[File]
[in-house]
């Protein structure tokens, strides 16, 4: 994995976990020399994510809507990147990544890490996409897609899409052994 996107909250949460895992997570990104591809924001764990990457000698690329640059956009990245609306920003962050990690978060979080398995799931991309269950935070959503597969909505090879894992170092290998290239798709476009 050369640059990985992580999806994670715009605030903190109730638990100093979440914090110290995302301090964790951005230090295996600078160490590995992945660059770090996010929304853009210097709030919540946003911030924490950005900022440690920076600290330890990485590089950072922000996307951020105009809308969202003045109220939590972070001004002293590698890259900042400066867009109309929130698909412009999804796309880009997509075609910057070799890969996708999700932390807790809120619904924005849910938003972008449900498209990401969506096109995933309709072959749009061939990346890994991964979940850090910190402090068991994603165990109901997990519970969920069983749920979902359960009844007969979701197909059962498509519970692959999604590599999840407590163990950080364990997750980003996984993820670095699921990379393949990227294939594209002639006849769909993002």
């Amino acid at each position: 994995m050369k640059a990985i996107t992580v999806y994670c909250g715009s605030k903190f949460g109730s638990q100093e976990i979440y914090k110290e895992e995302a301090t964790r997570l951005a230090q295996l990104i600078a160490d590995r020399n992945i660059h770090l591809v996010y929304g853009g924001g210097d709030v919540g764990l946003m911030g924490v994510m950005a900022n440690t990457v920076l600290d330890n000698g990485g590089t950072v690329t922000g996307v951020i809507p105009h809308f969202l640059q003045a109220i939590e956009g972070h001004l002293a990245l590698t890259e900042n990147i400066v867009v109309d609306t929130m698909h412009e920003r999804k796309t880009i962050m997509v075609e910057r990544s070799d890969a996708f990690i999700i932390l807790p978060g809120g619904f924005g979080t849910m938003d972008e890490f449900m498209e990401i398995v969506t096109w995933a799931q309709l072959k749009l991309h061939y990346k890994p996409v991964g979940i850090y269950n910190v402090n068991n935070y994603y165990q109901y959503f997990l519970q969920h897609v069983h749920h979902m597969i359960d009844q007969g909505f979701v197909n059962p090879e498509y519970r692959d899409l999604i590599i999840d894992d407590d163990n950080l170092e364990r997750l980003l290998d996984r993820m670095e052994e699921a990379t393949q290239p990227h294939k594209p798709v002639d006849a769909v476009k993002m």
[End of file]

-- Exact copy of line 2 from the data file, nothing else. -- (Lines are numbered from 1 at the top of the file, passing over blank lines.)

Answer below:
């Protein structure tokens, strides 16, 4: 994995976990020399994510809507990147990544890490996409897609899409052994 996107909250949460895992997570990104591809924001764990990457000698690329640059956009990245609306920003962050990690978060979080398995799931991309269950935070959503597969909505090879894992170092290998290239798709476009 050369640059990985992580999806994670715009605030903190109730638990100093979440914090110290995302301090964790951005230090295996600078160490590995992945660059770090996010929304853009210097709030919540946003911030924490950005900022440690920076600290330890990485590089950072922000996307951020105009809308969202003045109220939590972070001004002293590698890259900042400066867009109309929130698909412009999804796309880009997509075609910057070799890969996708999700932390807790809120619904924005849910938003972008449900498209990401969506096109995933309709072959749009061939990346890994991964979940850090910190402090068991994603165990109901997990519970969920069983749920979902359960009844007969979701197909059962498509519970692959999604590599999840407590163990950080364990997750980003996984993820670095699921990379393949990227294939594209002639006849769909993002």